The official start to winter is less than three weeks away, but Mother Nature seems to be ready to bring on the snow already. A rapidly intensifying nor'easter prompted winter storm warnings across much of New England and some of the first blizzard conditions of the season, leading to a slew of power outages and road closures across the region.
This nor'easter comes on the heels of a storm that hammered parts of the Ohio Valley and Great Lakes with heavy snow less than one week ago. Not only is this the first nor'easter of the season, but it has the potential to develop into the first blizzard of the season later this weekend, if sustained winds reach 35 mph or greater and the storm creates a visibility less than one-quarter of a mile for three consecutive hours.
Into Saturday night, AccuWeather Meteorologist Maxwell Gawryla said blizzard-strength winds will persist, making the first blizzard conditions of the season for New England.
"The storm will continue to push its way up the coast and, by Sunday morning, will bring about more blizzard conditions into Maine and northern New England," he said.
The storm that brought heavy snow to parts of the southern Plains at midweek re-energized along the Eastern Seaboard and tracked just off the coast of the northeastern United States into Saturday night, putting central and northern New England in the path of the heaviest snow. A storm track just offshore allowed for the storm to undergo significant strengthening, which added to the intensity of impacts across New England.
By Saturday evening, much of New England already had snow accumulation. Bow, New Hampshire, had accumulated 8 inches of snow by Saturday evening. Wakefield, Maine, reached double digits with 10 inches of snow.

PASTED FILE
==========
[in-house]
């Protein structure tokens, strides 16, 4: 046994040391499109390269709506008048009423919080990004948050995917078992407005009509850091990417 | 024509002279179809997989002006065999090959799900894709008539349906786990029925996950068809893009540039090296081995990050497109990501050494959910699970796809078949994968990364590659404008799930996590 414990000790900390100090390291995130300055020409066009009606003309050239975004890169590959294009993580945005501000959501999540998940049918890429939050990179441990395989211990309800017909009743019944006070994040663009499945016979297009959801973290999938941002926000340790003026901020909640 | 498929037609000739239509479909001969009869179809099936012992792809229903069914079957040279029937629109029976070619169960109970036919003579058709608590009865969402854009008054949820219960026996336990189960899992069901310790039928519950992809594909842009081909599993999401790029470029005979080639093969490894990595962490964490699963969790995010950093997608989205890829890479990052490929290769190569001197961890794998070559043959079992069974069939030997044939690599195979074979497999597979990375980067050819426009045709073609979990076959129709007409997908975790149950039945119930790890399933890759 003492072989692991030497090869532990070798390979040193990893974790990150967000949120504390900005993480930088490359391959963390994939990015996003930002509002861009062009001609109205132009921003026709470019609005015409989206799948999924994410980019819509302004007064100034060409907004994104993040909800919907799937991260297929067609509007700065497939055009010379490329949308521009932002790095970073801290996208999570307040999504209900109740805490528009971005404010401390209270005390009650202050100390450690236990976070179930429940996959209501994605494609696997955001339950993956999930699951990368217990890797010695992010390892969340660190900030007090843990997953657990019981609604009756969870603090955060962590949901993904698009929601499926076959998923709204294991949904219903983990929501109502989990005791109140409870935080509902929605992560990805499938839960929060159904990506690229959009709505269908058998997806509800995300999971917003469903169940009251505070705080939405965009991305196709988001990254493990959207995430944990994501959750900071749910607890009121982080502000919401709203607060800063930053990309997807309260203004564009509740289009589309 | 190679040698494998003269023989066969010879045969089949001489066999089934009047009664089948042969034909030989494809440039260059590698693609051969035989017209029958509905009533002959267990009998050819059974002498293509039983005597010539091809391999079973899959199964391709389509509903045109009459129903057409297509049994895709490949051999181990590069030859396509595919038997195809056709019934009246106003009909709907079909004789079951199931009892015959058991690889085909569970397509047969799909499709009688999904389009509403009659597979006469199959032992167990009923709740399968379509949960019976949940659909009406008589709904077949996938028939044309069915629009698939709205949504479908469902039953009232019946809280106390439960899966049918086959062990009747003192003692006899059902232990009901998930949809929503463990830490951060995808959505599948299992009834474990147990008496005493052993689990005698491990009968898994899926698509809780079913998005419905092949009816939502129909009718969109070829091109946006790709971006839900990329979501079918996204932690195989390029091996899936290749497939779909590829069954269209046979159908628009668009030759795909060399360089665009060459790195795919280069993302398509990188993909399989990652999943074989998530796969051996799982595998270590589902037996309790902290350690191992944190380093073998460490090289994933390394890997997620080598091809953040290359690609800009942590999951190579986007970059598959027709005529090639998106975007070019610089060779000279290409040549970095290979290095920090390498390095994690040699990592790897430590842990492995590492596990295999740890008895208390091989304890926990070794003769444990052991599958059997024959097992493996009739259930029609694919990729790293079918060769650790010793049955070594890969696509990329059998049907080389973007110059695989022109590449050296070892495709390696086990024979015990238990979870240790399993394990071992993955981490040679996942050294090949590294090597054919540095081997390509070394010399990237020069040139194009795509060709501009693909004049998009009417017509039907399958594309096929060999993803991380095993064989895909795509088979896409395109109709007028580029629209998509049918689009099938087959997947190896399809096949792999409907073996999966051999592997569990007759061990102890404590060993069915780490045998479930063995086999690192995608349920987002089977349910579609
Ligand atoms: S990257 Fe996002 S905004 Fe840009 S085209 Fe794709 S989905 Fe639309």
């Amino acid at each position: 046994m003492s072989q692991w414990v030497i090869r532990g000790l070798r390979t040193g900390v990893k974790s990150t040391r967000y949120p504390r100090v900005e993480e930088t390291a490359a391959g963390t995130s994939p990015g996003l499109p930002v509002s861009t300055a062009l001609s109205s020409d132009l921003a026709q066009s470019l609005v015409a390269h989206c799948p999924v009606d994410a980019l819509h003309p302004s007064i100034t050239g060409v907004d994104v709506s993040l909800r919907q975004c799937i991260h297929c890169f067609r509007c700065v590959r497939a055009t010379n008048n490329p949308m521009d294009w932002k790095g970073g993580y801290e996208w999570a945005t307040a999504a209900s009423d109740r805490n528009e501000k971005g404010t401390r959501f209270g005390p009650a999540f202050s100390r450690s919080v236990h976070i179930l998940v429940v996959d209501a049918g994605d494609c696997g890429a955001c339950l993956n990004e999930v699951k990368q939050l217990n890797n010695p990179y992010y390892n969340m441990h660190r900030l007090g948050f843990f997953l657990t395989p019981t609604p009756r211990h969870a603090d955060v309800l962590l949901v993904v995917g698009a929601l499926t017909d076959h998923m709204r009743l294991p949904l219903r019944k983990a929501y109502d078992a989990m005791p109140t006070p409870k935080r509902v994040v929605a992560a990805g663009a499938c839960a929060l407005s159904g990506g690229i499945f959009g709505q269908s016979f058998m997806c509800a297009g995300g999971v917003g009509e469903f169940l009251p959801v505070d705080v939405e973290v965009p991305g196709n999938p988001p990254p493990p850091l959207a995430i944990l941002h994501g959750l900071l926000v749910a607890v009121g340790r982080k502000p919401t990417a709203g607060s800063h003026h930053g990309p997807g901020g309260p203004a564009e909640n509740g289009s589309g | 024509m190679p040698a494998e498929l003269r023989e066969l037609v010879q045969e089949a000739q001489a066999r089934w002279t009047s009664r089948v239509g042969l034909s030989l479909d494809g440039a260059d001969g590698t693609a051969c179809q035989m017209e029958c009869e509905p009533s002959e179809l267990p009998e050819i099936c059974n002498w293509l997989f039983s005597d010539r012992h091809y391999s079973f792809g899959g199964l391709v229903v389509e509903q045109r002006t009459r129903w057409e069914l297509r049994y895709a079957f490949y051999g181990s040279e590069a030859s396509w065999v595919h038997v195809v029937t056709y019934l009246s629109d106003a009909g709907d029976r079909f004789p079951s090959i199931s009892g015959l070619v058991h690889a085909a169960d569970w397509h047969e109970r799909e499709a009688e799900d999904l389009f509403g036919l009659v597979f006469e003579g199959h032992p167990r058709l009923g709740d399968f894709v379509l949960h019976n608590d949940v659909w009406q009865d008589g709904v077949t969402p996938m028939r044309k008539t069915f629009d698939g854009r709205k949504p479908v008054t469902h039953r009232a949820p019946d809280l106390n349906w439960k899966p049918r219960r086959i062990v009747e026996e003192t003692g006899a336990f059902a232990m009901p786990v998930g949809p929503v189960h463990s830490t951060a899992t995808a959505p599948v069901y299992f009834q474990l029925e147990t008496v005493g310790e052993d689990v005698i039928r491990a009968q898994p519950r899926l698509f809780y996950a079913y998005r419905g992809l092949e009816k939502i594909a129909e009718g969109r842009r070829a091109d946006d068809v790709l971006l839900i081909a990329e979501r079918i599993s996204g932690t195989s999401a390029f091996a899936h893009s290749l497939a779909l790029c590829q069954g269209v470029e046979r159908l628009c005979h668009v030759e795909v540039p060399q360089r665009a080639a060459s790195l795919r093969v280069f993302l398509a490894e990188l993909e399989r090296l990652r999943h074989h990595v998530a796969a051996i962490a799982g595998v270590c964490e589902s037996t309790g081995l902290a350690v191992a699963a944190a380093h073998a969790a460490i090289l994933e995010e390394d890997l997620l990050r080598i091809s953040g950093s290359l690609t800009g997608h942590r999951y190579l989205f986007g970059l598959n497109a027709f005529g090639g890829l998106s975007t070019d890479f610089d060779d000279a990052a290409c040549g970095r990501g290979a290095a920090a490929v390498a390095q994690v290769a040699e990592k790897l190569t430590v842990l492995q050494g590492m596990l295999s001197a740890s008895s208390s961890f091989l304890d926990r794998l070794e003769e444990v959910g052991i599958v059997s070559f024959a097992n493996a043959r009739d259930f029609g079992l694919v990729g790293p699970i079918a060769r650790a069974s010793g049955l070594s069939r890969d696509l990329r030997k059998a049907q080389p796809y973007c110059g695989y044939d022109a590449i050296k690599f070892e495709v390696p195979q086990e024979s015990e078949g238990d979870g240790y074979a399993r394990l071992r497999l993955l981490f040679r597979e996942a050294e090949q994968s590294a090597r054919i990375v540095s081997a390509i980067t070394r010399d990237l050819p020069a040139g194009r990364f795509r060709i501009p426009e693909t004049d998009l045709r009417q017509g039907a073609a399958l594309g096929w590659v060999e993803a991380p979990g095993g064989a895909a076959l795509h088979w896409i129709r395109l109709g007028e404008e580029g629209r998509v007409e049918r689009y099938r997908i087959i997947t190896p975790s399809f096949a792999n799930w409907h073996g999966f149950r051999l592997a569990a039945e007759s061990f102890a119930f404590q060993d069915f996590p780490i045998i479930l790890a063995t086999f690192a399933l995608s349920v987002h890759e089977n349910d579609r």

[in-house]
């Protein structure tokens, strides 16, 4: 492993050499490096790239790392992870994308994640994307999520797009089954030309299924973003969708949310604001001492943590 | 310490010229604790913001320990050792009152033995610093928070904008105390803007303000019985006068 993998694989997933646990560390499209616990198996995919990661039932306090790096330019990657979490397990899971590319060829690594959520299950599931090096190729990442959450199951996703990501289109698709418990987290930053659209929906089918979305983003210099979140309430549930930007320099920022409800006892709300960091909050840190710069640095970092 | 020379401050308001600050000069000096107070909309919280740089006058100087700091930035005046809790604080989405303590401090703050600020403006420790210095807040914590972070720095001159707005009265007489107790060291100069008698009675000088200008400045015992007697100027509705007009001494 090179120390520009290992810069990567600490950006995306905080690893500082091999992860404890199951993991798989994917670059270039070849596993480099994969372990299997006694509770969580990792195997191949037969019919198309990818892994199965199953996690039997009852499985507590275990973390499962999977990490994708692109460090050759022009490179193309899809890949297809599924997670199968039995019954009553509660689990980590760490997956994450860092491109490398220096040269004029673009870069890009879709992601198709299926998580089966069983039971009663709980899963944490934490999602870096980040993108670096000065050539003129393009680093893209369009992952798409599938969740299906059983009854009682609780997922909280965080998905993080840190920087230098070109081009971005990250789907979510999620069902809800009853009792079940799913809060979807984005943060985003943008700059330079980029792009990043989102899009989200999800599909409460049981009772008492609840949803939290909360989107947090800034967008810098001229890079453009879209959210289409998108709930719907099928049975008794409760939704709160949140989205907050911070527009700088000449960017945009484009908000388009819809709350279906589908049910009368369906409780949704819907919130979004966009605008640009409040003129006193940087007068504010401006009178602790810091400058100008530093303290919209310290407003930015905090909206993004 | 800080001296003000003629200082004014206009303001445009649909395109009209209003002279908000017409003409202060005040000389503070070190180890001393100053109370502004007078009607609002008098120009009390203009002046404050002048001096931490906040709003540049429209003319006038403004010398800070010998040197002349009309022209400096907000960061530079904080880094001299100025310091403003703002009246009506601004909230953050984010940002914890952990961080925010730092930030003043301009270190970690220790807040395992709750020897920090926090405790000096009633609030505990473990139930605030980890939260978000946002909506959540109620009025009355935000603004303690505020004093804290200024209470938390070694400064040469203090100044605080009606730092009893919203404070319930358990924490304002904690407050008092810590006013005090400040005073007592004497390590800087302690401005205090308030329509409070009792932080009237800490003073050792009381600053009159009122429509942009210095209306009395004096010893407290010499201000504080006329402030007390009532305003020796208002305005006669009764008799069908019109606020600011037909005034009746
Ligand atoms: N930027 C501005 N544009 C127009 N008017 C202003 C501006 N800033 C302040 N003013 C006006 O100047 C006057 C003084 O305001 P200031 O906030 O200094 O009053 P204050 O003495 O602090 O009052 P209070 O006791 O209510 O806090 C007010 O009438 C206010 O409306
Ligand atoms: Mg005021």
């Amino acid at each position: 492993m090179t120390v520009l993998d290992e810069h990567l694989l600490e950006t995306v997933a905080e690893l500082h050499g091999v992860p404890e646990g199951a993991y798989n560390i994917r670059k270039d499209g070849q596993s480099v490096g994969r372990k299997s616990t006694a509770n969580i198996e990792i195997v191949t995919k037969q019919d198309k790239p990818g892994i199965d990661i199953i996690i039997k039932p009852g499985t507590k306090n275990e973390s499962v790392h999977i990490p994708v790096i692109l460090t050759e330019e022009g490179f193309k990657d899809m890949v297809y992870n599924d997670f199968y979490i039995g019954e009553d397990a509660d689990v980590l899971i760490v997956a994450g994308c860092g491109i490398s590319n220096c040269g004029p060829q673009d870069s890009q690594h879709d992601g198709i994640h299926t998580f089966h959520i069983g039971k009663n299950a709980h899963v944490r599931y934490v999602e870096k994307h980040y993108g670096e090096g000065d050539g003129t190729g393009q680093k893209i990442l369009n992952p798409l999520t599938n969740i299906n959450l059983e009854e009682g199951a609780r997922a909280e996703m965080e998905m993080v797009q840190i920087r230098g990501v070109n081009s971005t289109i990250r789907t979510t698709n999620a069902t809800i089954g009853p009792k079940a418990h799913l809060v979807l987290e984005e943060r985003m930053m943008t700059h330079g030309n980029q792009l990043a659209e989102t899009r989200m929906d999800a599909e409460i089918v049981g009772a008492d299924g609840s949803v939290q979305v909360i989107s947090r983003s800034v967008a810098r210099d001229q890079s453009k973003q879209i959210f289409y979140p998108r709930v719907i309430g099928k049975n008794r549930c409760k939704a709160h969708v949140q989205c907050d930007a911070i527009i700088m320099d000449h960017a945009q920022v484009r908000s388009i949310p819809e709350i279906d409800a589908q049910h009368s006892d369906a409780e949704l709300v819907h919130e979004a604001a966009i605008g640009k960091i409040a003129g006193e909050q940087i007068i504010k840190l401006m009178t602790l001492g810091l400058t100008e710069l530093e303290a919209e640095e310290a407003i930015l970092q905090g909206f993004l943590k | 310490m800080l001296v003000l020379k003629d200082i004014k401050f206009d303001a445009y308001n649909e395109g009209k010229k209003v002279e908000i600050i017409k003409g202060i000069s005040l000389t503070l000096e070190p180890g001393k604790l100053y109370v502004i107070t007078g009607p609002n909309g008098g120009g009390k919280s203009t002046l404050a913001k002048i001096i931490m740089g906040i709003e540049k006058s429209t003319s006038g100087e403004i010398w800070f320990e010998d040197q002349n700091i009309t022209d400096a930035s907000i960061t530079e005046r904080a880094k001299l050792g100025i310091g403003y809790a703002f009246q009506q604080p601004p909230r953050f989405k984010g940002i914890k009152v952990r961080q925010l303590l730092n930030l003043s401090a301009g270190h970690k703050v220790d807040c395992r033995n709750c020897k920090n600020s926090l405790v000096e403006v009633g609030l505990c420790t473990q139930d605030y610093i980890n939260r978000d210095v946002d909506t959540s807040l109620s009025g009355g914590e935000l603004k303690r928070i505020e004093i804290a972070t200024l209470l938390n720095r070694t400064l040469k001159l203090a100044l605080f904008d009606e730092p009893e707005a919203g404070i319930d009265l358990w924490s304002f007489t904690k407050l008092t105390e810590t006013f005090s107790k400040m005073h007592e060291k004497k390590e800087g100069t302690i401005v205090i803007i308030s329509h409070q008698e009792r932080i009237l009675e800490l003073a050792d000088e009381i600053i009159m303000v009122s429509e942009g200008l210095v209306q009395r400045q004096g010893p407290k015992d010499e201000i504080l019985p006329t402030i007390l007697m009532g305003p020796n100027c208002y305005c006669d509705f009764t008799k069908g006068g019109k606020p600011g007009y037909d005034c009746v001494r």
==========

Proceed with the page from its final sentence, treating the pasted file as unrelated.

As the storm began to strengthen, drenching rain and thunderstorms broke out across the Southeast states and mid-Atlantic region on Friday night. By noon on Saturday, rain started in Greater Boston, while some nearby areas started to see snowflakes.
Road conditions continued to deteriorate across Massachusetts on Saturday as rain started to turn to freezing rain and snow.
Road conditions quickly deteriorating in Palmer, Massachusetts on Saturday afternoon. (Image via MassDOT)
Massachusetts State Police placed speed restriction on I-90 at or below 40 mph between mile markers 55 and 84, through Ludlow and Charlton shortly before noon on Saturday. Shortly after the speed restriction, there was a crash on I-90 in Millbury by exit 10A which prompted the closure of two westbound left lanes.
By 3 p.m., all highway districts in the state were in snow and ice operations and there were over 1,800 pieces of equipment at work on the roads.
Near whiteout conditions on the Massachusetts Turnpike near Warren, Massachusetts, on Saturday afternoon. (Image via MassDOT)
Those who stayed off the dangerous roads were most likely faced with power outages. As the storm kicked off on Saturday afternoon, Massachusetts power outages quickly mounted past 26,000 by the evening. In Maine, outages topped 41,000 and New Hampshire reached 20,000 outages by Saturday evening.
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Forecasters were monitoring for the potential for this storm to go through the process that meteorologists call bombogenesis. A nor'easter is a storm that simply brings stiff northeasterly winds to a broad area along the coast in the eastern part of the United States. Bombogenesis, or rapid strengthening, occurs when the central barometric pressure of a storm plummets by 0.71 of an inch of mercury (24 millibars) within 24 hours. When a storm undergoes this level of intensification, it is referred to as a bomb cyclone.
Regardless of the classification of the storm, winds were powerful enough along the coast in New England and on eastern Long Island, New York, to break tree limbs, knock over poorly rooted trees, lead to sporadic power outages and even cause minor property damage.
As quickly as the storm will arrive early this weekend, it will be just as quick to exit on Sunday. However, blustery conditions will prevail in the mid-Atlantic, and winds are likely to still howl across New England as the snow exits northern Maine, New Brunswick and eastern Quebec.
Chilly conditions are forecast to linger through early next week from the Great Lakes to a large part of the Atlantic coast in the wake of the storm, and that may set the stage for a round of winterlike conditions in areas farther to the south.
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